UNSW scientists have won three prestigious Australian Museum Eureka Prizes – for leadership, science communication, and environmental research.
Scientia Professor Michelle Simmons, Director of the ARC Centre of Excellence for Quantum Computation and Communication Technology, was awarded the CSIRO Eureka Prize for Leadership in Science “for her leadership, passion, commitment and energy devoted to advancing the field of quantum computing in Australia”.
As head of a multidisciplinary, cross-institutional team of 180 researchers, Professor Simmons has helped position Australia at the forefront of an international race to build a large-scale quantum computer based in silicon.
She has developed the world’s smallest transistor, built of one single atom, as well as the world’s narrowest conducting wires in silicon. Among her many accolades, Professor Simmons, of the School of Physics, was named NSW Scientist of the Year in 2012 and was awarded an Australian Research Council Laureate Fellowship in 2013.
Last year, she joined the likes of Stephen Hawking and Albert Einstein as an elected member of the American Academy of Arts and Science. She was made the inaugural editor-in- chief of the first Nature Partner Journal based in Australia, npj Quantum Information, and also helped secure a $5 million investment in quantum computing from the Commonwealth Bank of Australia.
Executive Director and CEO of the Australian Museum, Kim McKay AO, congratulated Professor Simmons and her team for “ensuring Australia’s success in what will become a multi-billion dollar industry”.
The Eureka Prizes, dubbed the Oscars of Science, were presented at a gala dinner in the Sydney Town Hall last night.
Professor Emma Johnston, of the School of Biological, Earth and Environmental Sciences, was awarded the Department of Industry and Science Eureka Prize for Promoting Understanding of Australian Science Research “for her work in educating the public on Australian marine science”.
Professor Johnston is a leading authority in marine ecology and inaugural Director of the Sydney Harbour Research Program at the Sydney Institute of Marine Science.
She has used a variety of outreach approaches, from grass-roots community activities including the Run Off and Reach Out program on storm-water pollution, to regular appearances on TV and radio and in print, to ensure policy makers and the public understand the effects of their actions on the marine environment.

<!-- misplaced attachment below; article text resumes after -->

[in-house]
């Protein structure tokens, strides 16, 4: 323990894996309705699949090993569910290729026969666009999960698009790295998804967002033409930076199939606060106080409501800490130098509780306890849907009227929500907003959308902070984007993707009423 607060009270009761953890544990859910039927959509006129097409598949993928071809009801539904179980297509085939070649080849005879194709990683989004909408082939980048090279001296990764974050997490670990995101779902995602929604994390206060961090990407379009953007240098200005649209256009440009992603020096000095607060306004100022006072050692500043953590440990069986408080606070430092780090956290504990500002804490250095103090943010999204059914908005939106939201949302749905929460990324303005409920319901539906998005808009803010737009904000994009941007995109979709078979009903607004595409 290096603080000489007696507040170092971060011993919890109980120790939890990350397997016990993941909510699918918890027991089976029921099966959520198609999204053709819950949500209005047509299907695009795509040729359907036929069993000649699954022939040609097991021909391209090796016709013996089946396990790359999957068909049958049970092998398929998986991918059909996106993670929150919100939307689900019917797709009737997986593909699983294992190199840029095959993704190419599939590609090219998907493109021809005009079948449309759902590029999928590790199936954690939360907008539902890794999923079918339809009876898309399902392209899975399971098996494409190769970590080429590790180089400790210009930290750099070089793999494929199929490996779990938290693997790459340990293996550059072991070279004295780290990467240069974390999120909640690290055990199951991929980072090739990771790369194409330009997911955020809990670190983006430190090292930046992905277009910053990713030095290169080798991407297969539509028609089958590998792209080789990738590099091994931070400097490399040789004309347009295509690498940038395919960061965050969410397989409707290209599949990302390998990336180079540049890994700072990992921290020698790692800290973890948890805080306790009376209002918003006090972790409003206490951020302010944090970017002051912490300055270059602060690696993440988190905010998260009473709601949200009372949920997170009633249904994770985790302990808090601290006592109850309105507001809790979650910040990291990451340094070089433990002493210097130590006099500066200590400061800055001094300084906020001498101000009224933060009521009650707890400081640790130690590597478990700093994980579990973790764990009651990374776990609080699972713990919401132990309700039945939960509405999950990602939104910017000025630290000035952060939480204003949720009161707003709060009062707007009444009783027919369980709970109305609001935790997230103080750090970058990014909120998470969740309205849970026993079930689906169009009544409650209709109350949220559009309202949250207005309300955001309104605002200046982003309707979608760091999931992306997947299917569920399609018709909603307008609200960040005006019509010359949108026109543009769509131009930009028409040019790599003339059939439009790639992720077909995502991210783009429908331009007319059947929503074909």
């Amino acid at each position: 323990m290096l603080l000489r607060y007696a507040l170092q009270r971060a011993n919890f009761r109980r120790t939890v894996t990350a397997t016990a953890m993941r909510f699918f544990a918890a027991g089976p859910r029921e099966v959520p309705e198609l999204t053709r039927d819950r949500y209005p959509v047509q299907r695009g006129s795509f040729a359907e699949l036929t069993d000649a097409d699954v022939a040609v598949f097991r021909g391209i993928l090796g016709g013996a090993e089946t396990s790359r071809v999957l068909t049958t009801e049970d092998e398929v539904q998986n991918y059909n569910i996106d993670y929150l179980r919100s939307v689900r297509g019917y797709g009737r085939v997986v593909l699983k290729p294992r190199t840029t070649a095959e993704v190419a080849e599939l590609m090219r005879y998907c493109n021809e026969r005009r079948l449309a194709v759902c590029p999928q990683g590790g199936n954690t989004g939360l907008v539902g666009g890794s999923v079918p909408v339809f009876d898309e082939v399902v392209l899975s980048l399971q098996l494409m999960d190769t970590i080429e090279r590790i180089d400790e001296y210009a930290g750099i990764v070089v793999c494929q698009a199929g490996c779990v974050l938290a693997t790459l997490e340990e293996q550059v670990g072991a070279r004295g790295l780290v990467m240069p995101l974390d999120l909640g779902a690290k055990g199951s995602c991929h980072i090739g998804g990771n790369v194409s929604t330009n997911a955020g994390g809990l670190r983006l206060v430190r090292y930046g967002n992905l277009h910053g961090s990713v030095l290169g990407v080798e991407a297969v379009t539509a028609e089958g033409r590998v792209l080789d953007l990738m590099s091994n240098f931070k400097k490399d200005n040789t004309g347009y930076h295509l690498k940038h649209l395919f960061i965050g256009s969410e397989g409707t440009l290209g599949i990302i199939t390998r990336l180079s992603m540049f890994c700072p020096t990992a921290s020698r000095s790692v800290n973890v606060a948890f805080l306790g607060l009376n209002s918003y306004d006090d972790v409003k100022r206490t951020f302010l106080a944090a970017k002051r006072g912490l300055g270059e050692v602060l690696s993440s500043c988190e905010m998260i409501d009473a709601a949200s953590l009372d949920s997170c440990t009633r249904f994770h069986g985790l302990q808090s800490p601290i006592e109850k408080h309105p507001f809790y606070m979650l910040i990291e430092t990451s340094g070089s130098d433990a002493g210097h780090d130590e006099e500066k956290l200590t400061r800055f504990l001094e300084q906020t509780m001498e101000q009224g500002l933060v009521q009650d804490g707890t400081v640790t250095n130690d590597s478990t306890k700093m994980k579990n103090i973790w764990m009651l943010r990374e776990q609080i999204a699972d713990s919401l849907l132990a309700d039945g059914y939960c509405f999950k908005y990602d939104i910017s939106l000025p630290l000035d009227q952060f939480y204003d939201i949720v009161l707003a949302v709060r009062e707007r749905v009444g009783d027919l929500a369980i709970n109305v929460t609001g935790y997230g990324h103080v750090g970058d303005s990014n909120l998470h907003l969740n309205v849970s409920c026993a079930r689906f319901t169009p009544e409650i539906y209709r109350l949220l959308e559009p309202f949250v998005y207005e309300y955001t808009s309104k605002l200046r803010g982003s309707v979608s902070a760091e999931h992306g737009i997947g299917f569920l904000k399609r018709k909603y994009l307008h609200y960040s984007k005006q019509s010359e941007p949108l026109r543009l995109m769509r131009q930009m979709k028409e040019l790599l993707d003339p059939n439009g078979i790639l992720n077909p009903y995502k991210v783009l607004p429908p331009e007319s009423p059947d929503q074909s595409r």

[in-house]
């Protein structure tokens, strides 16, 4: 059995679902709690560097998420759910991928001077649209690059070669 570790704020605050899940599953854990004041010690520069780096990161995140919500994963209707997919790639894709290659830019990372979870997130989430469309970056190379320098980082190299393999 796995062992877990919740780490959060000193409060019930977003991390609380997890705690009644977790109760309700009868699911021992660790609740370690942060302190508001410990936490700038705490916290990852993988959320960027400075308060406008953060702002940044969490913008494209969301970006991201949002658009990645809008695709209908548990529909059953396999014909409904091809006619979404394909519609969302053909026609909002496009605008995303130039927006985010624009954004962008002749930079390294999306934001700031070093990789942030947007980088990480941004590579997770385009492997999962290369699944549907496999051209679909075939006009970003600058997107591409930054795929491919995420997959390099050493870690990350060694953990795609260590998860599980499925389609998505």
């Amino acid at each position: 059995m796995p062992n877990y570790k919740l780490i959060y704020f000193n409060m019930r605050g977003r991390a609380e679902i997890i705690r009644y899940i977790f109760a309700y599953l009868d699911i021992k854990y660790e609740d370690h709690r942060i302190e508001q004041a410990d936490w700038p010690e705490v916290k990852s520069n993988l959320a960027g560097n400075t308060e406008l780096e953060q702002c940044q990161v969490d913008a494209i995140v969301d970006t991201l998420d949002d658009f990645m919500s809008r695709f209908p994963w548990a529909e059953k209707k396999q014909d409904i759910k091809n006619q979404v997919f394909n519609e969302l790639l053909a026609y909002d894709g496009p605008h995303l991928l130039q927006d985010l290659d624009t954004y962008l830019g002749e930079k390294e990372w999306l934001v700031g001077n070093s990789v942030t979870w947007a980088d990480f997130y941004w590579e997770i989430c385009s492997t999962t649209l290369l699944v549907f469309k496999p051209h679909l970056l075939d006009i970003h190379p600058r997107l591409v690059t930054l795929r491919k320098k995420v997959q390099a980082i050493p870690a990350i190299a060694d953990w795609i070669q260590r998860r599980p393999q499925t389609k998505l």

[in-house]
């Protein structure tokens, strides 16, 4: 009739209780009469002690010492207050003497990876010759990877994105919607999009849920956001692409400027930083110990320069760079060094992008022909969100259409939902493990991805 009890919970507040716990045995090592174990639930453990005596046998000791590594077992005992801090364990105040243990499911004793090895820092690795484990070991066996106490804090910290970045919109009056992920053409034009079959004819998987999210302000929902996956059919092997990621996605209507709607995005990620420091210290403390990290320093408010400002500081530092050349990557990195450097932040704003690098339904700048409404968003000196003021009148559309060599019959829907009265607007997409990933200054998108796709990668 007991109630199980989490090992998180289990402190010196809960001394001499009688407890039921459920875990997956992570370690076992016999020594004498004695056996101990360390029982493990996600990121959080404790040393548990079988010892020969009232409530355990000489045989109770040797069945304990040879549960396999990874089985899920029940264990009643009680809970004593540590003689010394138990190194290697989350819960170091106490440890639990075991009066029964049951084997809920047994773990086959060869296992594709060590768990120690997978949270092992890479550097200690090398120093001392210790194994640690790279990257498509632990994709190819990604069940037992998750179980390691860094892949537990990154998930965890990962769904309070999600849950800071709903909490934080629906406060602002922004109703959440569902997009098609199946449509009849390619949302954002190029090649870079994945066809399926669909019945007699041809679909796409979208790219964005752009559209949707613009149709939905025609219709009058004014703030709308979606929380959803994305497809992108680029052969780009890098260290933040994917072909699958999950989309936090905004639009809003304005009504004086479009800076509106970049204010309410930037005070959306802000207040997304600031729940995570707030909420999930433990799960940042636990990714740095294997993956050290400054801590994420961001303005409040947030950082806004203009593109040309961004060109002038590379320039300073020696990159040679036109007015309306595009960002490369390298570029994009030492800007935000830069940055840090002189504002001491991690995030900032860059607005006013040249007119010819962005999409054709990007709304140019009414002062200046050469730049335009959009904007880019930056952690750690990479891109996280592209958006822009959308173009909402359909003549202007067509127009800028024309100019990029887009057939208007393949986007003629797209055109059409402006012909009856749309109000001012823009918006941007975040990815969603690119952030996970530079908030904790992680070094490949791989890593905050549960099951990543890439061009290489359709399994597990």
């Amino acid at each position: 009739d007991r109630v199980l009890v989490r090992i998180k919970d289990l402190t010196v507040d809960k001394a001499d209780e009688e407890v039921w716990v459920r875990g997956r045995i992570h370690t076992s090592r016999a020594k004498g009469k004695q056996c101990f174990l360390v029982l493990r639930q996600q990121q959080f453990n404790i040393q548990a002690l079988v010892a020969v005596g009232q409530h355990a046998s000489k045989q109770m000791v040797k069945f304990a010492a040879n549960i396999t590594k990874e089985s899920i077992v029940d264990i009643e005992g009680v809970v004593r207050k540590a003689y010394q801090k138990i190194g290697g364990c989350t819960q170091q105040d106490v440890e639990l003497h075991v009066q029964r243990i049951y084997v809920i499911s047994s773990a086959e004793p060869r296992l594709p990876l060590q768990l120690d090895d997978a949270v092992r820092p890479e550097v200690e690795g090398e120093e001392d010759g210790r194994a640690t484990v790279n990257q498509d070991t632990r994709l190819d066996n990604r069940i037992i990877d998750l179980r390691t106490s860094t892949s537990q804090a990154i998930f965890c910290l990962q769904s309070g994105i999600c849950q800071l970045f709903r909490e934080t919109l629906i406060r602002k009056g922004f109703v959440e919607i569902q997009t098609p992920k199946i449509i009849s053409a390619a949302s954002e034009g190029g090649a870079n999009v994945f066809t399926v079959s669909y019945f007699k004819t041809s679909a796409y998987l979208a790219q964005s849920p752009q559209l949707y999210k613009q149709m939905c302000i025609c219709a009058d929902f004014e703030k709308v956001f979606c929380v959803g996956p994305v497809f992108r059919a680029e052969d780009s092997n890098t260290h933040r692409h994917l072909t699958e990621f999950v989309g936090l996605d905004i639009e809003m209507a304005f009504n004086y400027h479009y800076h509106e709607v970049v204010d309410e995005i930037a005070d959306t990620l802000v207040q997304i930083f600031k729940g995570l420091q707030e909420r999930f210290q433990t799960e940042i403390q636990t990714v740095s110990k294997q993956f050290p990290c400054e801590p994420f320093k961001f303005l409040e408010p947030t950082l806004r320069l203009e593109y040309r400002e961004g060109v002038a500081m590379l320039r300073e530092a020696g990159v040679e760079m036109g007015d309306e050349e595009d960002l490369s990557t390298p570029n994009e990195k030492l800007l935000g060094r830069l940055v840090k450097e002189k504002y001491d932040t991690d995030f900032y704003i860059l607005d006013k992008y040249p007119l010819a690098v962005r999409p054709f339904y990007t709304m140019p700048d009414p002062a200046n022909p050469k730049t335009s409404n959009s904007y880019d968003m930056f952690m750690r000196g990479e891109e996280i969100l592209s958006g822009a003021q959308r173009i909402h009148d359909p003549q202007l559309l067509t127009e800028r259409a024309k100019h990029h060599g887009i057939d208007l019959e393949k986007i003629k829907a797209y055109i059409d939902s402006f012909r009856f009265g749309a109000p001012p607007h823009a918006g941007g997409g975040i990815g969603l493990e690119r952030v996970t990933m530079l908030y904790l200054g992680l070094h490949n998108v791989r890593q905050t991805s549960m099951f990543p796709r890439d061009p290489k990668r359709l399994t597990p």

As a co-presenter on the successful BBC/Foxtel History series Coast Australia she has helped take Australian marine science to an international audience.
Her numerous awards include the 2012 NSW Science and Engineering Award for Excellence in Biological Sciences, and the inaugural 2014 Australian Academy of Science Nancy Millis Medal for Women in Science.
Ms McKay said Professor Johnston is “undoubtedly one of Australia’s leading science communicators. Her collaborative approach to working with public, government and industry is built on her own deep knowledge of marine science.”
Professor David Keith and his IUCN Red List of Ecosystems team were awarded the NSW Office of Environment and Heritage Eureka Prize for Environmental Research “for their establishment of a universal standard for assessing ecosystem risks”.
Similar to the influential Red List for the world’s threatened species, it allows environmental threats to different ecosystems to be compared, making it easier to persuade politicians and the public of the need for policy change.
Professor Keith is a biologist in the School of Biological, Earth and Environmental Science and the NSW Office of Environment and Heritage (OEH). His team includes UNSW’s Professor Richard Kingsford and Dr Nick Murray, as well as OEH’s Dr Tony Auld.
This year the team published the first study implementing the new system, identifying ecosystems at high risk of degradation in Australia, particularly from climate change.
“The Red List of Ecosystems is a powerful tool for scientists and policy makers around the globe,” Ms McKay said.
Congratulations also go to UNSW conjoint lecturer Dr Georgina Holloway, based at the Garvan Institute of Medical Research, and her Monash University colleagues, who won the University of New South Wales Eureka Prize for Scientific Research for their work on stem cells that could be used to cure a range of blood disorders and immune diseases.